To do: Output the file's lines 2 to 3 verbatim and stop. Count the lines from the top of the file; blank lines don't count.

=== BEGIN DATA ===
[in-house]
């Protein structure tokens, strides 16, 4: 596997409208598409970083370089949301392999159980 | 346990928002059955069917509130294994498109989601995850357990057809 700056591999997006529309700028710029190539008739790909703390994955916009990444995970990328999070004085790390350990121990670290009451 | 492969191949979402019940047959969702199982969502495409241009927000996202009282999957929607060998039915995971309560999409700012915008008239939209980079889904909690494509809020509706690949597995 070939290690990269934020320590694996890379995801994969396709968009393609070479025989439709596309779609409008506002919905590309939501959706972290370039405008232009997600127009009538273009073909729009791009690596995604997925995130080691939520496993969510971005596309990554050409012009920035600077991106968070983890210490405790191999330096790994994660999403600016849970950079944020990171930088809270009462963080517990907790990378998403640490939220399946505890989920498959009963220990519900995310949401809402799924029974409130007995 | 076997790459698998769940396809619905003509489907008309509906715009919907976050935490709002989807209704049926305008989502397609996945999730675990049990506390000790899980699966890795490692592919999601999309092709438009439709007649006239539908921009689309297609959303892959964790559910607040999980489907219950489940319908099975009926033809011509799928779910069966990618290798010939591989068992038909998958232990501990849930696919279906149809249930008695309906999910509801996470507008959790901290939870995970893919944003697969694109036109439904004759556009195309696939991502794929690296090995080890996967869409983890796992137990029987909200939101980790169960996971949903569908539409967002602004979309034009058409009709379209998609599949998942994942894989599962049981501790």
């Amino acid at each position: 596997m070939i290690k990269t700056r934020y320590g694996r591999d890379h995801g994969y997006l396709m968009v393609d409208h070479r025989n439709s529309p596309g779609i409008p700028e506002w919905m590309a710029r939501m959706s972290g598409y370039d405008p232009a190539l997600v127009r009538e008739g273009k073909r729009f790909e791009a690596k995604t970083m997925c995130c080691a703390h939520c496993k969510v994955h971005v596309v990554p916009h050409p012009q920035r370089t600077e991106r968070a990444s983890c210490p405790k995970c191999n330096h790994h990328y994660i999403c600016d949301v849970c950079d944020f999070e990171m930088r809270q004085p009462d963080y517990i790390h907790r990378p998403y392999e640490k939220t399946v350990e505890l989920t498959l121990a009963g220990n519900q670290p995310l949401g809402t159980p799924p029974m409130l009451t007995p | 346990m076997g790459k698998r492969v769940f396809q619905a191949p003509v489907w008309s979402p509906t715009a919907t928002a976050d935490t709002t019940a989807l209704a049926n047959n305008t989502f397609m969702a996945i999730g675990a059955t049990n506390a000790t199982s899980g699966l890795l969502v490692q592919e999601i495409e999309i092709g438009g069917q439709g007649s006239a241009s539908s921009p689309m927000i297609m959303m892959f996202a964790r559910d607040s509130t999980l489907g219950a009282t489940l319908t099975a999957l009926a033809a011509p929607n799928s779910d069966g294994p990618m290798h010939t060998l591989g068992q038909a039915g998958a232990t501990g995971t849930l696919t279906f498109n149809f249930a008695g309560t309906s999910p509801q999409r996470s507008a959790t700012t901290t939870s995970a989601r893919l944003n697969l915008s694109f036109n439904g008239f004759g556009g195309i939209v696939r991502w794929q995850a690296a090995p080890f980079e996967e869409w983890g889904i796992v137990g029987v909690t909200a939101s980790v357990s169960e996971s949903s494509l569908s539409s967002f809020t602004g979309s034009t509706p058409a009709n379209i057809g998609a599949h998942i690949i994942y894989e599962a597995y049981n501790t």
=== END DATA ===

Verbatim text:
């Protein structure tokens, strides 16, 4: 596997409208598409970083370089949301392999159980 | 346990928002059955069917509130294994498109989601995850357990057809 700056591999997006529309700028710029190539008739790909703390994955916009990444995970990328999070004085790390350990121990670290009451 | 492969191949979402019940047959969702199982969502495409241009927000996202009282999957929607060998039915995971309560999409700012915008008239939209980079889904909690494509809020509706690949597995 070939290690990269934020320590694996890379995801994969396709968009393609070479025989439709596309779609409008506002919905590309939501959706972290370039405008232009997600127009009538273009073909729009791009690596995604997925995130080691939520496993969510971005596309990554050409012009920035600077991106968070983890210490405790191999330096790994994660999403600016849970950079944020990171930088809270009462963080517990907790990378998403640490939220399946505890989920498959009963220990519900995310949401809402799924029974409130007995 | 076997790459698998769940396809619905003509489907008309509906715009919907976050935490709002989807209704049926305008989502397609996945999730675990049990506390000790899980699966890795490692592919999601999309092709438009439709007649006239539908921009689309297609959303892959964790559910607040999980489907219950489940319908099975009926033809011509799928779910069966990618290798010939591989068992038909998958232990501990849930696919279906149809249930008695309906999910509801996470507008959790901290939870995970893919944003697969694109036109439904004759556009195309696939991502794929690296090995080890996967869409983890796992137990029987909200939101980790169960996971949903569908539409967002602004979309034009058409009709379209998609599949998942994942894989599962049981501790």
């Amino acid at each position: 596997m070939i290690k990269t700056r934020y320590g694996r591999d890379h995801g994969y997006l396709m968009v393609d409208h070479r025989n439709s529309p596309g779609i409008p700028e506002w919905m590309a710029r939501m959706s972290g598409y370039d405008p232009a190539l997600v127009r009538e008739g273009k073909r729009f790909e791009a690596k995604t970083m997925c995130c080691a703390h939520c496993k969510v994955h971005v596309v990554p916009h050409p012009q920035r370089t600077e991106r968070a990444s983890c210490p405790k995970c191999n330096h790994h990328y994660i999403c600016d949301v849970c950079d944020f999070e990171m930088r809270q004085p009462d963080y517990i790390h907790r990378p998403y392999e640490k939220t399946v350990e505890l989920t498959l121990a009963g220990n519900q670290p995310l949401g809402t159980p799924p029974m409130l009451t007995p | 346990m076997g790459k698998r492969v769940f396809q619905a191949p003509v489907w008309s979402p509906t715009a919907t928002a976050d935490t709002t019940a989807l209704a049926n047959n305008t989502f397609m969702a996945i999730g675990a059955t049990n506390a000790t199982s899980g699966l890795l969502v490692q592919e999601i495409e999309i092709g438009g069917q439709g007649s006239a241009s539908s921009p689309m927000i297609m959303m892959f996202a964790r559910d607040s509130t999980l489907g219950a009282t489940l319908t099975a999957l009926a033809a011509p929607n799928s779910d069966g294994p990618m290798h010939t060998l591989g068992q038909a039915g998958a232990t501990g995971t849930l696919t279906f498109n149809f249930a008695g309560t309906s999910p509801q999409r996470s507008a959790t700012t901290t939870s995970a989601r893919l944003n697969l915008s694109f036109n439904g008239f004759g556009g195309i939209v696939r991502w794929q995850a690296a090995p080890f980079e996967e869409w983890g889904i796992v137990g029987v909690t909200a939101s980790v357990s169960e996971s949903s494509l569908s539409s967002f809020t602004g979309s034009t509706p058409a009709n379209i057809g998609a599949h998942i690949i994942y894989e599962a597995y049981n501790t």